Madsen feels blessed to have worked in Forest Lake

Community Editor
Photo by Jason DeMoe
Linda Madsen will officially exit her position as Forest Lake district superintendent on July 1.

July 1 will usher in a new era for the Forest Lake school district as Linda Madsen will officially exit her position as superintendent and welcome current Forest Lake Area High School Principal Steve Massey as her replacement.

“One of the things I like about Forest Lake Schools and the leadership group is that no one has an ego,” she said. “They are not about themselves or furthering their own agendas, but rather put the focus on the kids. I have maintained that same attitude during my time here by working hard, doing the right thing and focusing on the kids. I hope it has served the district well.”

Madsen started her journey in Forest Lake as a first-grader at Forest Lake Elementary and made her way through the system from there. She graduated as a Ranger and went on to earn an education degree from the University of Minnesota in 1981. She was hired to teach home economics at Central Junior High School right after college and stayed in that position until 1996. She earned a master’s degree in 1985. She was hired as the mentor cordinator and curriculum coordinator for the Forest Lake district in 1996 and earned her doctorate in 2000. She moved up to become the director of teaching and learning in 2001 and began her tenure at superintendent in 2009.

“With all the positions I have held here in Forest Lake, I have been blessed to have worked with great people,” she said. “From my co-workers to the people I see on a daily basis to the students and families, it has all been great. I know that isn’t always the case with people, so I feel lucky in that regard.”

As far as major accomplishments during her tenure, Madsen said the passage of the facilities bond in 2015 is a definite milestone.

“I really enjoyed working with the community to discover what we wanted to include in the bond,” she said. “I am also proud of all the hard work that was put in by so many people to help get it passed.”

Another accomplishment highlighted by Madsen is not necessarily one that is top of mind for a lot of people, but it is something she is extremely proud of.

“We made sure that students and families that don’t have a voice are represented,” she said. “That may include everything from homeless students to those who don’t speak English as a first language.”

Madsen said the district’s American Indian student and parent group didn’t exist when she first started, and it has been fun for her to see them come together. She also mentioned the Hmong student group and the black affinity group as important to making smaller student groups feel heard.

“Forest Lake is 90 percent white students and 10 percent students of color. Sometimes it is more difficult to find someone who is like you and feel supported and not alone,” she said. “I am proud of the fact that we as a district really sat down and said, ‘What can we do, and how can we help, and how can we serve that group better?’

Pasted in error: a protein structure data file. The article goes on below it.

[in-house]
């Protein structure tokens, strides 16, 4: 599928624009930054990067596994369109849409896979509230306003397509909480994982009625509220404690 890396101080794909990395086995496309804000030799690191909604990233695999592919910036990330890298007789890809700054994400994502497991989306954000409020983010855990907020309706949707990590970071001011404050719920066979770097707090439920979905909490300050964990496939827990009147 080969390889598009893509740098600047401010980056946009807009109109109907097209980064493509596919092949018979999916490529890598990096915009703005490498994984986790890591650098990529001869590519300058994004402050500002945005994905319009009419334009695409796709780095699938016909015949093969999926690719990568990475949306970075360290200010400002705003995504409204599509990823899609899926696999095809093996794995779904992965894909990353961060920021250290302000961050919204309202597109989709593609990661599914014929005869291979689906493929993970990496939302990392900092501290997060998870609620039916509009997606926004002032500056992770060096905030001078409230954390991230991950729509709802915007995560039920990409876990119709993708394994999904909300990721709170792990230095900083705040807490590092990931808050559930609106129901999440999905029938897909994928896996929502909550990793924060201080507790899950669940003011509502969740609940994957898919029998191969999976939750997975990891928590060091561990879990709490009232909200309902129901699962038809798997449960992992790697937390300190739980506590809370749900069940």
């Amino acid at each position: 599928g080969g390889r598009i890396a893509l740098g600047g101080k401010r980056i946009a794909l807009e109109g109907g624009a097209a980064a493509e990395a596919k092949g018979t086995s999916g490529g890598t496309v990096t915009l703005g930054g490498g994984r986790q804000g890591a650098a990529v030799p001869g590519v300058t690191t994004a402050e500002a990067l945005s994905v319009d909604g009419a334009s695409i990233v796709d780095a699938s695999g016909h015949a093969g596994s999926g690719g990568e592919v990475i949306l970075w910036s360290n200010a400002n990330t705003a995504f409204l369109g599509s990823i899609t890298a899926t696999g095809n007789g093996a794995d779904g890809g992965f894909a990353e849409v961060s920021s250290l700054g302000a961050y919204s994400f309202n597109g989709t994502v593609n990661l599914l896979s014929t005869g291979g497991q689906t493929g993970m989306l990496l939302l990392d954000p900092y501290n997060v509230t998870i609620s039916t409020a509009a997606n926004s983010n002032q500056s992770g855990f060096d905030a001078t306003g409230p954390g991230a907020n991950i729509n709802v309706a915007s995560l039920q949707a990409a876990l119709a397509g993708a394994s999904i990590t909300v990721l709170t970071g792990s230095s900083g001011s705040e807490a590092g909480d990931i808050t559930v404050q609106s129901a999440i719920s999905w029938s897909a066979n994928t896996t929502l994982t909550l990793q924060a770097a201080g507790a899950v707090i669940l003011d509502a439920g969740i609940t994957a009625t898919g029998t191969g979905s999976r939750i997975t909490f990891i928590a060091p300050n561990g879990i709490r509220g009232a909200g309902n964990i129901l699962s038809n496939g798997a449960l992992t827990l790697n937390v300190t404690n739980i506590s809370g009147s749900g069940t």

“Those are things that maybe aren’t noticed in a big way, but they make a major difference to those directly affected.”

Madsen also said that the district’s ability to maintain a significantly diverse amount of programming during her tenure has also been a major boon.

“We are able to offer a comprehensive school experience for people from birth to age 21,” she said. “It was very important to me to make sure students had the opportunity to engage in quality experiences so that they could find a place that engages them and gets them excited. We have maintained a lot of programming in the areas of industrial technology, family and consumer sciences, arts, and business. Some districts have diminished, and we haven’t experienced as much of that.”

Finances have been a major part of Madsen’s career as superintendent. Many of her years have seen serious reductions in both staff and services.

“I think another accomplishment would be that I have remained respectful and calm in the face of reductions almost every year,” she said. “I tried hard to not make it sound like we’re in the worst shape but also didn’t pretend that we were in the best. Even in tough times, you need to continue on and set the example of how we should be respectful and factual and not dramatic or overemotional.”

As far as Madsen’s plans for the future go, she is somewhat undecided and admits that she hasn’t had a lot of time to think about life beyond the district yet.

“I have been in FL for many years and have had a wonderful career,” she said. “It feels like the right time personally and professionally to move on. It is certainly a demanding job that I have been completely devoted to.

“I still have energy and a desire to continue employment, but perhaps with a new focus and direction. Right now, I am just focused on finishing my job here in the best way possible and working to make the transition as smooth as possible for Dr. Massey.”